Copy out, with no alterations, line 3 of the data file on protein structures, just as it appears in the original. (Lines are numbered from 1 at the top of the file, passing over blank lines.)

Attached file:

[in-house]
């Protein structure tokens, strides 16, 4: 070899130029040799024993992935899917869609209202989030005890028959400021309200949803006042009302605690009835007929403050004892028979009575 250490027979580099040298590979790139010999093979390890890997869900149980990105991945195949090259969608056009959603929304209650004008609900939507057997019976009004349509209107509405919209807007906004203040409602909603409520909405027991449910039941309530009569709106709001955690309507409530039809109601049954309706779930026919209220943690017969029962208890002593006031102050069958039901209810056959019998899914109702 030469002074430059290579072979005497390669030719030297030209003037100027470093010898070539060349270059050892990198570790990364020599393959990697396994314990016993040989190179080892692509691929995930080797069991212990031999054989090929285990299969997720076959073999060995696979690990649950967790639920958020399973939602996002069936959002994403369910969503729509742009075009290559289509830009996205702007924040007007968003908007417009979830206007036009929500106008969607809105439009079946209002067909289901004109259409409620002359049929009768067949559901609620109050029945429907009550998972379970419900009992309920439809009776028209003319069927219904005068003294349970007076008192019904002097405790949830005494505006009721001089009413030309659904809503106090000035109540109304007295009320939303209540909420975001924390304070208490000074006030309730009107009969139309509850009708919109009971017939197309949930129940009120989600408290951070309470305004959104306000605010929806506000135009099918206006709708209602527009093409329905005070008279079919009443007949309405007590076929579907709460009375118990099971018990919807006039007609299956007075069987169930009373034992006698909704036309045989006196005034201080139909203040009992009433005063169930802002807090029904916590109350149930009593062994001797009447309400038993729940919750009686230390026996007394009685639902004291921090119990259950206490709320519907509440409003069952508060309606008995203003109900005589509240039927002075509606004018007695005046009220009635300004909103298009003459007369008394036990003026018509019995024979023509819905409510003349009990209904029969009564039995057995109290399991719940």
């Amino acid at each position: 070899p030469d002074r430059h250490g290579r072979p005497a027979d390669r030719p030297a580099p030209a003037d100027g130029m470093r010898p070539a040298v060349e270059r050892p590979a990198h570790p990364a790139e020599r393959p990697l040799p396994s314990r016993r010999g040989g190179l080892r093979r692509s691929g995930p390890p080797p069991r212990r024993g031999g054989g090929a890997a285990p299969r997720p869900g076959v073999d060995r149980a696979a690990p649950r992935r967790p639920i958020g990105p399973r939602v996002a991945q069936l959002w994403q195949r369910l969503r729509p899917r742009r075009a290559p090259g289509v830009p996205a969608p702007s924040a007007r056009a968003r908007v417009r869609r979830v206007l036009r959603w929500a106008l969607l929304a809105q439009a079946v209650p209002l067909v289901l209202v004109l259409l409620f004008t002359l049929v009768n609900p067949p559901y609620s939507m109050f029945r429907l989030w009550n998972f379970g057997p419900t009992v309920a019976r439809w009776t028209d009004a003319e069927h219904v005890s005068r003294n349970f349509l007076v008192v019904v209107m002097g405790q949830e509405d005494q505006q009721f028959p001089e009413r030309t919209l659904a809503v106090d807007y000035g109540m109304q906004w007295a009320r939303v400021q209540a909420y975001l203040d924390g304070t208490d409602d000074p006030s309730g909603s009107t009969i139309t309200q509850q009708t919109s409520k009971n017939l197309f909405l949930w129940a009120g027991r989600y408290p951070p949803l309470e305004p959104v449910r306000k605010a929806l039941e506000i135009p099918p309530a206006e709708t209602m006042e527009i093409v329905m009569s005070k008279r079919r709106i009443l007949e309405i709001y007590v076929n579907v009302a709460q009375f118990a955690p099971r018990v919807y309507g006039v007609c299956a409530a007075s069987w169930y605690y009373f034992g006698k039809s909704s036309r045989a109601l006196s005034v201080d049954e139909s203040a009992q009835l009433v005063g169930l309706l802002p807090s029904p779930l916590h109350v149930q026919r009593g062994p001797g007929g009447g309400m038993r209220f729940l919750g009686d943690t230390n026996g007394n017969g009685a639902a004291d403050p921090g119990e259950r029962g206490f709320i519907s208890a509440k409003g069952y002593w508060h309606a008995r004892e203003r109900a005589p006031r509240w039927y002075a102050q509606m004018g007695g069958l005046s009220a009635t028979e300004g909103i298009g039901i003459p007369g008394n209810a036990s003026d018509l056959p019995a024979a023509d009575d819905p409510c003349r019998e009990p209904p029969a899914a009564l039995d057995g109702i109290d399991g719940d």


């Amino acid at each position: 070899p030469d002074r430059h250490g290579r072979p005497a027979d390669r030719p030297a580099p030209a003037d100027g130029m470093r010898p070539a040298v060349e270059r050892p590979a990198h570790p990364a790139e020599r393959p990697l040799p396994s314990r016993r010999g040989g190179l080892r093979r692509s691929g995930p390890p080797p069991r212990r024993g031999g054989g090929a890997a285990p299969r997720p869900g076959v073999d060995r149980a696979a690990p649950r992935r967790p639920i958020g990105p399973r939602v996002a991945q069936l959002w994403q195949r369910l969503r729509p899917r742009r075009a290559p090259g289509v830009p996205a969608p702007s924040a007007r056009a968003r908007v417009r869609r979830v206007l036009r959603w929500a106008l969607l929304a809105q439009a079946v209650p209002l067909v289901l209202v004109l259409l409620f004008t002359l049929v009768n609900p067949p559901y609620s939507m109050f029945r429907l989030w009550n998972f379970g057997p419900t009992v309920a019976r439809w009776t028209d009004a003319e069927h219904v005890s005068r003294n349970f349509l007076v008192v019904v209107m002097g405790q949830e509405d005494q505006q009721f028959p001089e009413r030309t919209l659904a809503v106090d807007y000035g109540m109304q906004w007295a009320r939303v400021q209540a909420y975001l203040d924390g304070t208490d409602d000074p006030s309730g909603s009107t009969i139309t309200q509850q009708t919109s409520k009971n017939l197309f909405l949930w129940a009120g027991r989600y408290p951070p949803l309470e305004p959104v449910r306000k605010a929806l039941e506000i135009p099918p309530a206006e709708t209602m006042e527009i093409v329905m009569s005070k008279r079919r709106i009443l007949e309405i709001y007590v076929n579907v009302a709460q009375f118990a955690p099971r018990v919807y309507g006039v007609c299956a409530a007075s069987w169930y605690y009373f034992g006698k039809s909704s036309r045989a109601l006196s005034v201080d049954e139909s203040a009992q009835l009433v005063g169930l309706l802002p807090s029904p779930l916590h109350v149930q026919r009593g062994p001797g007929g009447g309400m038993r209220f729940l919750g009686d943690t230390n026996g007394n017969g009685a639902a004291d403050p921090g119990e259950r029962g206490f709320i519907s208890a509440k409003g069952y002593w508060h309606a008995r004892e203003r109900a005589p006031r509240w039927y002075a102050q509606m004018g007695g069958l005046s009220a009635t028979e300004g909103i298009g039901i003459p007369g008394n209810a036990s003026d018509l056959p019995a024979a023509d009575d819905p409510c003349r019998e009990p209904p029969a899914a009564l039995d057995g109702i109290d399991g719940d």